William Dickinson was promised a refund on a flight he had to cancel because of a flight schedule change that would have made it impossible for him to make his connections to a workshop in Italy. But who, exactly, owes him that refund — and will it ever come?
Question: I am writing to find out how to get a refund after trying for many months.
In March of 2015, I booked a flight from Chicago to Pisa, Italy, with a stop at London Heathrow. From Pisa, I was to take a train to Carrara, Italy, for a marble carving workshop which cost $3,000. My wife passed away in December 2014, and the purpose of the workshop was to gain experience to carve her graveside monument.
I was supposed to receive a refund for the flight to Europe due to a delay in departure that would have caused me to miss my connections. I have contacted British Airways and Expedia at least two dozen times. Expedia tells me I need to contact British Airways, and British Airways tells me to contact Expedia.
I have copies of my letters. Can you help?– William Dickinson, Marshfield, Wis.
Answer: I’m sorry to hear that your attempts at self-advocacy came up against a wall.
As you explain, it all started with a change to your flight:
One day before departure I received an email from British Airways indicating I could check in online. My attempt to check in online failed and I was informed that instead of British Airways flight 1543 from Chicago to London, I was assigned to American Airlines Flight 86.
Flight 86 was scheduled to depart at 4:35 p.m. on June 9, 2015. At departure time, we had no plane. At 7 p.m., we still had no plane, and at that point I realized I would not make my connections in Europe.
And you weren’t alone:
A number of us on American Airlines flight 86 expressed our concern about failed connections and were told by American Airlines staff that they could not help us with connections, and that flights for the next few days were all booked up. So we were offered a refund, or we could wait for our plane and take our chances in London for connections. I chose the refund because I did not want to be stuck at Heathrow all day and night.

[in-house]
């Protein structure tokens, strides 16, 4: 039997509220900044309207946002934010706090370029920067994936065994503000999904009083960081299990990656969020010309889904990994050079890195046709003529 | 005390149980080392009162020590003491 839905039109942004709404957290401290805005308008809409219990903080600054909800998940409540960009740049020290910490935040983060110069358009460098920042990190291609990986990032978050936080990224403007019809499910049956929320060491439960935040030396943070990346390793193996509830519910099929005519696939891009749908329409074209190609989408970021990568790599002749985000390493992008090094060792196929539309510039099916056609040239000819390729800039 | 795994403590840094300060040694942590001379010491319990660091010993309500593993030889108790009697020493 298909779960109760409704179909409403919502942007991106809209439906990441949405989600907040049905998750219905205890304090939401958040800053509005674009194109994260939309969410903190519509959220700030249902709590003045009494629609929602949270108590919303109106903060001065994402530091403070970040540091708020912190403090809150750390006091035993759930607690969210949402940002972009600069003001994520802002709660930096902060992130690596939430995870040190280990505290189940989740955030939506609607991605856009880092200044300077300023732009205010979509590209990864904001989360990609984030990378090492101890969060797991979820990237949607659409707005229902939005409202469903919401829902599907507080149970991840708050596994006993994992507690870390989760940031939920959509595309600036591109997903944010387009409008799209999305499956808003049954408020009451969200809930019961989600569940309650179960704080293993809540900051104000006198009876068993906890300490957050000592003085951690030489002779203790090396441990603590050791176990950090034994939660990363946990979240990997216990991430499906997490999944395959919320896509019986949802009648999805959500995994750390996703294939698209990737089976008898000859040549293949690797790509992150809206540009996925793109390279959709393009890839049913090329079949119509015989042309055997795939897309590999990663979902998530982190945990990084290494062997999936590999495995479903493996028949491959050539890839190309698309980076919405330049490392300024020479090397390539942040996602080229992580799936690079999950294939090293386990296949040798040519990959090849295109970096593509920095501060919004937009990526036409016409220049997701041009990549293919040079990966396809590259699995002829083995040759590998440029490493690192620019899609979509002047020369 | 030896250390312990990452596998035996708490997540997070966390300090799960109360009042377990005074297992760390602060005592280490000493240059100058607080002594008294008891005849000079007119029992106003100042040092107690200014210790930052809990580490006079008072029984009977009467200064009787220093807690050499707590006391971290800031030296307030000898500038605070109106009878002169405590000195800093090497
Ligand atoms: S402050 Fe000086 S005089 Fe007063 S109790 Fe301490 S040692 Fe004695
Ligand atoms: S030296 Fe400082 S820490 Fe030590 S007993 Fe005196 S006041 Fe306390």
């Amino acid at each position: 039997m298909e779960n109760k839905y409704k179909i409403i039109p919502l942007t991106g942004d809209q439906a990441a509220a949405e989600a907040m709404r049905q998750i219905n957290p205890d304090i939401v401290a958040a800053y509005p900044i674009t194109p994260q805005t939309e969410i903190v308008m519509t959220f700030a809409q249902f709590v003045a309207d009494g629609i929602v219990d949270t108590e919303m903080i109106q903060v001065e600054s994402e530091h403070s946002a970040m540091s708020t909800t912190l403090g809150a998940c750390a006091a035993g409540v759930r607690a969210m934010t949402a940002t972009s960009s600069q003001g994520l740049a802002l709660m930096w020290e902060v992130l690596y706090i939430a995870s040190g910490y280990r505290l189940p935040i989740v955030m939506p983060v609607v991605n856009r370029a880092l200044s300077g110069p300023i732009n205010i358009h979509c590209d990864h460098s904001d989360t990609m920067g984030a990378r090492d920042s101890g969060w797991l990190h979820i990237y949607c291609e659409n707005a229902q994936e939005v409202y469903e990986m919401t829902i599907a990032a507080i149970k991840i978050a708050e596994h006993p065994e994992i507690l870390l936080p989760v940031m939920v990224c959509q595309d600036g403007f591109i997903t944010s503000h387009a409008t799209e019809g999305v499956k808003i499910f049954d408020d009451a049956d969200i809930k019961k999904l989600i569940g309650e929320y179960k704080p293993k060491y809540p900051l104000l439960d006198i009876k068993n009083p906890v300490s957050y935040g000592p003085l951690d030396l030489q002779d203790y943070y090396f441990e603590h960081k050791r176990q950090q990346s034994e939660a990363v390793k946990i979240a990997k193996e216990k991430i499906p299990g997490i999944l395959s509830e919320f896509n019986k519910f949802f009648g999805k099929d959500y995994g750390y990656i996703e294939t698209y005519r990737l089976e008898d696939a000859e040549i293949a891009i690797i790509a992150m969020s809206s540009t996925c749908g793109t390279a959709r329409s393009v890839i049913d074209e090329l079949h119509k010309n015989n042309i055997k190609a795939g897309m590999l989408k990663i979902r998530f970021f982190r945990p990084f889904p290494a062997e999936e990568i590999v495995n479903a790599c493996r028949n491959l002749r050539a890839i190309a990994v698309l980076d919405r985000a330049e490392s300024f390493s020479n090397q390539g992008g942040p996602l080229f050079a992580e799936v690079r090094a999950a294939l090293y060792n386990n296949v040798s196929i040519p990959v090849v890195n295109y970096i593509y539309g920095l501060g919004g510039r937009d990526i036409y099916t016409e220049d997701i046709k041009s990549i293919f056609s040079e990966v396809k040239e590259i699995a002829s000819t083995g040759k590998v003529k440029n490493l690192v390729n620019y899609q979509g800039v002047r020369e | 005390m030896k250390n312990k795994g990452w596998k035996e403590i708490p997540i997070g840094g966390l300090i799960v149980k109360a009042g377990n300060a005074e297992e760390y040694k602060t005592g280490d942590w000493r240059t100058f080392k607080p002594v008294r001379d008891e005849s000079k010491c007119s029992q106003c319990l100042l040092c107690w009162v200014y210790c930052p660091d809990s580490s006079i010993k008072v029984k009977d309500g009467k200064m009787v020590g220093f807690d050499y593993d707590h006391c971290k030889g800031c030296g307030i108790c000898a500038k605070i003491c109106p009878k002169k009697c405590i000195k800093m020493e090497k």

But actually getting the refund you were promised turned out to be a nightmare.
When I got home (a six-hour drive from Chicago in Wisconsin), I called American Airlines (three times) to get confirmation of my refund. No luck. I contacted British Airways (four times) to get confirmation of my refund. I spent the entire rest of the week on the phone with American Airlines and British Airways about my refund.
I have a fixed income, so every dollar is important. I lost the $3,000 for the workshop, and the costs of getting to and from the airport, not to mention the time lost trying to get a resolution. Every time I call British Airways customer service, I am put on hold and get a different story. I was told that I would get a full refund by the American Airlines person, and British Airways customer service confirmed that I was due a full refund. Expedia tells me that I need to contact British Airways but they have on record that British Airways processed the refund. So, this is a runaround.
This story is a cautionary tale about using third-party online agencies to purchase flights. When things go well it isn’t a problem, but when things go even slightly off track it adds an element of confusion and often leads to bigger travel woes. It’s also a reminder to space your international connection times generously — you missed a connection to Pisa because of a two-and-a-half-hour flight delay and had to cancel your entire trip.
The conflicting messages you received from the airlines and Expedia, each more frustrating than the one before, went on for months. The letters were often most apologetic, but each pointed the blame elsewhere. And even after you reposted your story to our forum and diligently followed the advice offered by the experts there, it was to no avail. You were still bouncing against that wall enough times to make even a handball player dizzy.
So our advocates stepped in to lend a hand.
We’re pleased to hear that finally, 18 months later, you’ve received your refund of $1,600.